The Logistics of a Band Tour

band on tour screenshotTwenty One Pilots is an American musical duo and the most popular band of 2016. At the 2016 American Music Awards, Twenty One Pilots collected two AMAs for Favorite Pop/Rock Artist and Favorite Alternative Artist. Tyler Joseph and Josh Dun were also awarded 2 MTV Europe Music Awards, an MTV Music Video Award, 2 iHeartRadio awards, 2 Billboard awards, an NRJ International Award and the Kerrang! Best Fanbase award. Twenty One Pilots tour dates can be found here.

When we attend a concert or show the focus is on the artists we have bought tickets to see but what about the people that make it all possible? On Bruce Springsteen’s recent Wrecking Ball tour there was a team of more than 100 people that took care of the logistics. 22 mega truck-trailers were needed to move the stage, lights, video, sound, wardrobe, dressing room, instruments and band gear from country to country.


Managing a tour, moving expensive equipment and people all over the world from one venue to another requires a lot of planning and very strict timing. When Paul MaCartney goes on stage, it looks simple, just him and his guitar and a small band. However, Paul MaCartney has over 130 support staff when he is on tour. The Beetles icon even has specialist vegetarian caterers.

We would not be able to enjoy concerts or live entertainment without someone delivering stage sets, costumes, musical instruments and the huge video screens. The planning process is the same regardless of whether it is a one off performance or World Tour. When Twenty One Pilots are on tour for months, there’s no room for delays, damage or errors in scheduling. Each move needs to be tailored to the performers needs and the laws of the country they are touring in.

International Logistics

The biggest logistics challenge is a World tour, equipment needs to cross international borders. A incorrectly completed customs for can delay band gear in transit. A specialist logistics consultancy with experience in this field can help with import, export and customs clearance. Specialists will also be able to advise on customs duties and documents.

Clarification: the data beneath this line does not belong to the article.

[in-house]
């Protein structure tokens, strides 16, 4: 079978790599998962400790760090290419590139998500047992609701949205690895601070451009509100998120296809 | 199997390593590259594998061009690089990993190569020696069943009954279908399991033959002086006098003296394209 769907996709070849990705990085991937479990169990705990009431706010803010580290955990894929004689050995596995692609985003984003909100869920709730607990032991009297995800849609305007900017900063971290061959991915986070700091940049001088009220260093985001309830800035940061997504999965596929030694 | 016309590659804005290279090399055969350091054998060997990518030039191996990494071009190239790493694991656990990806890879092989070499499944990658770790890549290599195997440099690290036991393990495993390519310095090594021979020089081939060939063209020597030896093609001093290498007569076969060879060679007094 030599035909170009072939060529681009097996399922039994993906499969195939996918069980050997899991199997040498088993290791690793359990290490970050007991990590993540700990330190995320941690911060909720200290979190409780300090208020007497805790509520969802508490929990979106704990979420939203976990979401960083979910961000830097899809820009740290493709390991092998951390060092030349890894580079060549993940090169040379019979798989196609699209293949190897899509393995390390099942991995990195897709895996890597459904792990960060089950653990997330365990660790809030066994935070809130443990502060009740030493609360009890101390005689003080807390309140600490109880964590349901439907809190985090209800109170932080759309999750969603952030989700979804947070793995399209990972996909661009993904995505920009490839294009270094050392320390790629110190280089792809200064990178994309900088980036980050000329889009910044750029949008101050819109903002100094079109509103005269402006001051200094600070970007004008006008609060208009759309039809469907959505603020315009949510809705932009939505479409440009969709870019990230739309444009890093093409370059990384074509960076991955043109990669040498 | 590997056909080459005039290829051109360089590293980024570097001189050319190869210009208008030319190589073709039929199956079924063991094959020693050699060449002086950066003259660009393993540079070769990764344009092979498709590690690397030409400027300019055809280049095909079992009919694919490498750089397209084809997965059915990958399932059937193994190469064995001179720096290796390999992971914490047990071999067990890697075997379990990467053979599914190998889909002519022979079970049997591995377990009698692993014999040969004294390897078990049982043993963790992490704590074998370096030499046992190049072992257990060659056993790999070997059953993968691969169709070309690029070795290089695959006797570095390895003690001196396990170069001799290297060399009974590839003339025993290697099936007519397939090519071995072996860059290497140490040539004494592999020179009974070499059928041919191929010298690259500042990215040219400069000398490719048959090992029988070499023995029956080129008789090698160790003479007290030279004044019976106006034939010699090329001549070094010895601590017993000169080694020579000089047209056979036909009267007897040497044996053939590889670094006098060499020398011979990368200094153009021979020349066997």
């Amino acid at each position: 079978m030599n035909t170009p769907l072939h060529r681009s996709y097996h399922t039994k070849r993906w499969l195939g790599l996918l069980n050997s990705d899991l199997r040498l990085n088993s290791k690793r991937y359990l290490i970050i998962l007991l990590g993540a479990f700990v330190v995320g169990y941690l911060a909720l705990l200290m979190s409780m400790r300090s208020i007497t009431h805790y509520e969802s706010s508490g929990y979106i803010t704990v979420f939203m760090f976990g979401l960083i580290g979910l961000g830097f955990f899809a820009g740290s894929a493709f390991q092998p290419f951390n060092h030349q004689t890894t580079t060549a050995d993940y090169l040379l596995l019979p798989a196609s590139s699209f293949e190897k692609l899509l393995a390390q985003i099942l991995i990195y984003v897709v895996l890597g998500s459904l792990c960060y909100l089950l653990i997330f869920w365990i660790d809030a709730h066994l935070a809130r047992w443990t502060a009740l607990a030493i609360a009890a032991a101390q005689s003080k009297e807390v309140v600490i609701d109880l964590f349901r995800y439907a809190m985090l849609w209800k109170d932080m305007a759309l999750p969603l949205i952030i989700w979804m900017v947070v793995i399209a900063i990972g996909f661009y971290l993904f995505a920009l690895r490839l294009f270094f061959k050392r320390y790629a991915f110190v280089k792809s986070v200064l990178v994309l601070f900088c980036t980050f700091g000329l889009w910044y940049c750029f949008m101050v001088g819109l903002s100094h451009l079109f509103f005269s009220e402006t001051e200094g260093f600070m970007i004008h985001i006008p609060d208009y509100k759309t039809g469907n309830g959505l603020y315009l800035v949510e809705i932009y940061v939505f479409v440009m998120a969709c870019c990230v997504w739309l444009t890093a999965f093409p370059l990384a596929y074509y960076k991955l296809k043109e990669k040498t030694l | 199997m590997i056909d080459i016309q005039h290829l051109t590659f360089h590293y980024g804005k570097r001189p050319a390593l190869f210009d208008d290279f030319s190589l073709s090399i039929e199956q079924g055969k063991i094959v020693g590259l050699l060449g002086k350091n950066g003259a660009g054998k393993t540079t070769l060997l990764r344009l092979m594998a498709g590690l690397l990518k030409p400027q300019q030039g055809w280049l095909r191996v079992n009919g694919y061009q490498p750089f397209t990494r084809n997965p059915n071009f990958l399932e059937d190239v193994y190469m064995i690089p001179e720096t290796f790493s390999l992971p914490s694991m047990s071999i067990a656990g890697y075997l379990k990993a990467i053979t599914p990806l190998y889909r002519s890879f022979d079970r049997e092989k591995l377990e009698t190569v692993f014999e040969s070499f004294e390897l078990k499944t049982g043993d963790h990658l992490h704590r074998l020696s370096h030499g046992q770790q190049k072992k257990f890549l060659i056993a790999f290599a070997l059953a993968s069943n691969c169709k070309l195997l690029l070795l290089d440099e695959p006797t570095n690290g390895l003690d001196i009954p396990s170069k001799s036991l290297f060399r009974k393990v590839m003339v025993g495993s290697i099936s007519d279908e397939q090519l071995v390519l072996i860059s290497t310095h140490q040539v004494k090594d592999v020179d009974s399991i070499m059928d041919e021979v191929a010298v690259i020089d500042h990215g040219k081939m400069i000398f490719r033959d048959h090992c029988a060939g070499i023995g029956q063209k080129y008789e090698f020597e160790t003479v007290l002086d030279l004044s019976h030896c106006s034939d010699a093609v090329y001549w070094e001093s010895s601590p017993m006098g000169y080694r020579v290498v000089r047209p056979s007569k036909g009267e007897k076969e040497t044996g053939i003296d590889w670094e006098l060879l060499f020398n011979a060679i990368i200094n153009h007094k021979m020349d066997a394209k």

Beyoncé’s Formation tour of Europe needed 7 Boeing 747 cargo planes, newer narrow-body planes are often not suitable for band logistics. The newer aircraft have weight restrictions and smaller doors.

Trucks With Padded Walls

Musical instruments, tools and electronics are packed into custom-made steel cases and “work boxes” so they can be transported safely. These boxes are very heavy and the need to stay upright, they are rolled onto pallets and wrapped tightly so they are safe when in transit.

Special trucks are usually used, they have padded walls and nooks to protect the equipment. Moving equipment on these tours is extra challenging because stage sets and components are essential to the show. If one piece of a set goes missing or is damaged, the show will be compromised.

Moving The People

It is not unusual for a major act to have a support team of 100 or more people. The core staff will include riggers, carpenters, caterers, security, technicians, electricians and drivers. All the support staff have to be moved, they all need to be accommodated and fed.

Movers Not Shakers

Specialist logistics firms manage these large tours. Specialist companies include Rock-it Cargo, Sound Moves and X-Freighted. These firms provide a full range of services for band tours, their services often include sourcing, transportation, warehousing and inventory management. “Entertainment logistics is very organised and very controlled,” says Jason Juenker, of NETworks Presentations.

One of the main concerns is to ensure the equipment arrives on time: the sound, staging, lighting, video, musical instruments and props. When U2 where on their epic world tour a few years ago, erecting and dismantling the 360° stage structure was complex and time-consuming there needed to be three identical versions of it. While the U2 were performing on one stage, another stage kit was being delivered to the next venue on their tour and the third stage was being collected from the previous venue.

The next time you go to see a band like Twenty One Pilots on tour consider the people you don’t see, the people that move everything from venue to venue making sure no fans are disappointed.

This post was written and supplied on behalf of Go Supply Chain Limited, logistics and warehousing consultants.